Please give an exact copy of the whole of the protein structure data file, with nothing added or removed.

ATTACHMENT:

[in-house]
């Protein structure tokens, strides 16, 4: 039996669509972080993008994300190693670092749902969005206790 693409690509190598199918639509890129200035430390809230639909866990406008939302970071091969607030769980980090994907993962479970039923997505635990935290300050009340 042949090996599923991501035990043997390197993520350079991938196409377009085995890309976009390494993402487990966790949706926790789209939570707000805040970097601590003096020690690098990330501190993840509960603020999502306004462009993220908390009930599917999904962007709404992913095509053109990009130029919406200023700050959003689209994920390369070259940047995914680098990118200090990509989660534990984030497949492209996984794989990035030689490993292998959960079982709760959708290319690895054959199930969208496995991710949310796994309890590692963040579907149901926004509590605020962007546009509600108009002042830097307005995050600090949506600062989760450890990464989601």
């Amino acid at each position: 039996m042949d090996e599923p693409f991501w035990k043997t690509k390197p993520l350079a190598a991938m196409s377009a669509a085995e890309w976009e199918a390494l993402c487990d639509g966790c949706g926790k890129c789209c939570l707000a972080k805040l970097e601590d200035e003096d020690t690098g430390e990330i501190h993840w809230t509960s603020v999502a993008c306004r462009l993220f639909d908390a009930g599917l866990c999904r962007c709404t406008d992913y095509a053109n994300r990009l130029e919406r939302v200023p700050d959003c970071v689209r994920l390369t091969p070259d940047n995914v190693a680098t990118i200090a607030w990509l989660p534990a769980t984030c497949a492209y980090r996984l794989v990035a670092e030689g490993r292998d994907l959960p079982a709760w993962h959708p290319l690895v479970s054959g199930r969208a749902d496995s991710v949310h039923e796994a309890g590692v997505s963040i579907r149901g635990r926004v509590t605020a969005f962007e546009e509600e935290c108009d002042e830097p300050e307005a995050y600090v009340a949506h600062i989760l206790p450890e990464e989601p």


[in-house]
């Protein structure tokens, strides 16, 4: 039996669509972080993008994300190693670092749902969005206790 693409690509190598199918639509890129200035430390809230639909866990406008939302970071091969607030769980980090994907993962479970039923997505635990935290300050009340 042949090996599923991501035990043997390197993520350079991938196409377009085995890309976009390494993402487990966790949706926790789209939570707000805040970097601590003096020690690098990330501190993840509960603020999502306004462009993220908390009930599917999904962007709404992913095509053109990009130029919406200023700050959003689209994920390369070259940047995914680098990118200090990509989660534990984030497949492209996984794989990035030689490993292998959960079982709760959708290319690895054959199930969208496995991710949310796994309890590692963040579907149901926004509590605020962007546009509600108009002042830097307005995050600090949506600062989760450890990464989601």
């Amino acid at each position: 039996m042949d090996e599923p693409f991501w035990k043997t690509k390197p993520l350079a190598a991938m196409s377009a669509a085995e890309w976009e199918a390494l993402c487990d639509g966790c949706g926790k890129c789209c939570l707000a972080k805040l970097e601590d200035e003096d020690t690098g430390e990330i501190h993840w809230t509960s603020v999502a993008c306004r462009l993220f639909d908390a009930g599917l866990c999904r962007c709404t406008d992913y095509a053109n994300r990009l130029e919406r939302v200023p700050d959003c970071v689209r994920l390369t091969p070259d940047n995914v190693a680098t990118i200090a607030w990509l989660p534990a769980t984030c497949a492209y980090r996984l794989v990035a670092e030689g490993r292998d994907l959960p079982a709760w993962h959708p290319l690895v479970s054959g199930r969208a749902d496995s991710v949310h039923e796994a309890g590692v997505s963040i579907r149901g635990r926004v509590t605020a969005f962007e546009e509600e935290c108009d002042e830097p300050e307005a995050y600090v009340a949506h600062i989760l206790p450890e990464e989601p």